(First published by the Canadian Tax Foundation in (2012) 12:1Tax for the Owner-Manager.)
The Canada Revenue Agency ("CRA") has released updated Information Circular IC72-17R6 dated September 29, 2011, replacing IC72-17R5 (March 15, 2005). The revised circular reflects legislative changes to section 116 and the definition of "taxable Canadian property" that have been enacted over the past several years, and addresses issues relating to section 116 compliance for fiscally transparent entities. In particular, the circular addresses the application of the hybrid entity clause in Article IV(6) of the Canada-U.S. Tax Convention ("Canada-U.S. Treaty") and compliance procedures for partnerships. The circular also explains how the recently introduced "Declaration of Eligibility" forms NR301, NR302 and NR303 are integrated into the section 116 compliance process. This article summarizes the changes contained in the revised circular.
Treaty-Exempt and Treaty-Protected Property
Numerous articles have discussed the amendments in section 116 that introduced the concepts of "treaty-protected property" and "treaty-exempt property." To summarize, section 116 compliance and withholding obligations do not apply to "excluded property", the definition of which includes "treaty-exempt property". To be "treaty-exempt property", the property must qualify as "treaty-protected property", and where the purchaser and vendor are related at the time of the disposition, the purchaser must give notice under subsection 116(5.02) to the CRA within 30 days after the date of the acquisition of the property.
Where the purchaser and vendor are related, the property will not qualify as treaty-exempt property if the purchaser fails to file the subsection 116(5.02) notice, and regular purchaser's liability and vendor notification requirements apply. The circular states that a Form T2062C notification filed after the 30-day deadline will not be accepted as valid.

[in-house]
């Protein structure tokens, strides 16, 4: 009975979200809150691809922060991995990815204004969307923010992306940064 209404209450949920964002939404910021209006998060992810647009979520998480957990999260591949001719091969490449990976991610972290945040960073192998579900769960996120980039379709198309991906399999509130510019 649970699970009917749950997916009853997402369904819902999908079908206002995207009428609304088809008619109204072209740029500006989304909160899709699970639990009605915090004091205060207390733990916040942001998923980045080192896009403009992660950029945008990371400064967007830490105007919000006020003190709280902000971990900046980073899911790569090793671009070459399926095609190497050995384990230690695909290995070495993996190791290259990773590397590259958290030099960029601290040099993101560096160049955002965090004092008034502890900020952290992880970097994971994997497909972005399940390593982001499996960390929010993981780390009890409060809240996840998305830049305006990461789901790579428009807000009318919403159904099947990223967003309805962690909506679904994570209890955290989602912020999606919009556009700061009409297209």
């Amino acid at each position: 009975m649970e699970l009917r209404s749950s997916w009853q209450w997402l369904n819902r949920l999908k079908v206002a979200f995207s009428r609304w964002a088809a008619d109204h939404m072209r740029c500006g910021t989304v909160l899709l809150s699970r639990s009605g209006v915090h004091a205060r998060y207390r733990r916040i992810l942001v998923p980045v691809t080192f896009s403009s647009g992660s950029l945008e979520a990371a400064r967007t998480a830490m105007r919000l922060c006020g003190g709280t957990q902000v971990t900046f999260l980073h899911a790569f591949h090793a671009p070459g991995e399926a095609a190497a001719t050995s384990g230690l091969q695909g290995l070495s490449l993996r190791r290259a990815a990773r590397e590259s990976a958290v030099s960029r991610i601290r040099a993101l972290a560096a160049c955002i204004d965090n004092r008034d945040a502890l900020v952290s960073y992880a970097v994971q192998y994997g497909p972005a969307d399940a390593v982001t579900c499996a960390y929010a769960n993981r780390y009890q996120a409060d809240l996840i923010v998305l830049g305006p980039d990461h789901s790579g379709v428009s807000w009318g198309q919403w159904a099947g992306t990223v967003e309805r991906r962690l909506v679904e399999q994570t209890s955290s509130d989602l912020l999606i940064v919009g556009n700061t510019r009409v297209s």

Subsection 116(5.01) provides for an exclusion from the purchaser's liability provisions where, after reasonable inquiry, (a) the purchaser concludes that the vendor is resident in a country with which Canada has a tax treaty, (b) the property would be treaty-protected property if the vendor were resident in that country, and (c) the purchaser provides notice under subsection 116(5.02).
Accordingly, as a precautionary measure, an unrelated purchaser may prefer to file Form T2062C in order to reduce its risk, with respect to whether the vendor is resident in a treaty country, to the standard of "reasonable inquiry".
Form T2062C contains an optional vendor certification section in Part D. The general information section of that form states that generally the CRA will accept that the purchaser has made reasonable inquiry if Part D is completed by the vendor or if an equivalent declaration is obtained from the vendor.
The circular has been revised to reflect that section 116 vendor notification and clearance certificate requirements are no longer required in respect of treaty-protected property (unless, as noted above, the purchaser and vendor are related and the purchaser fails to timely file a subsection 116(5.02) notice). Where the vendor requests a clearance certificate and makes a claim under a tax treaty, the circular now indicates that the vendor should include forms NR301, NR302 and/or NR303, as applicable, or equivalent information, to establish its claim for the tax treaty benefit.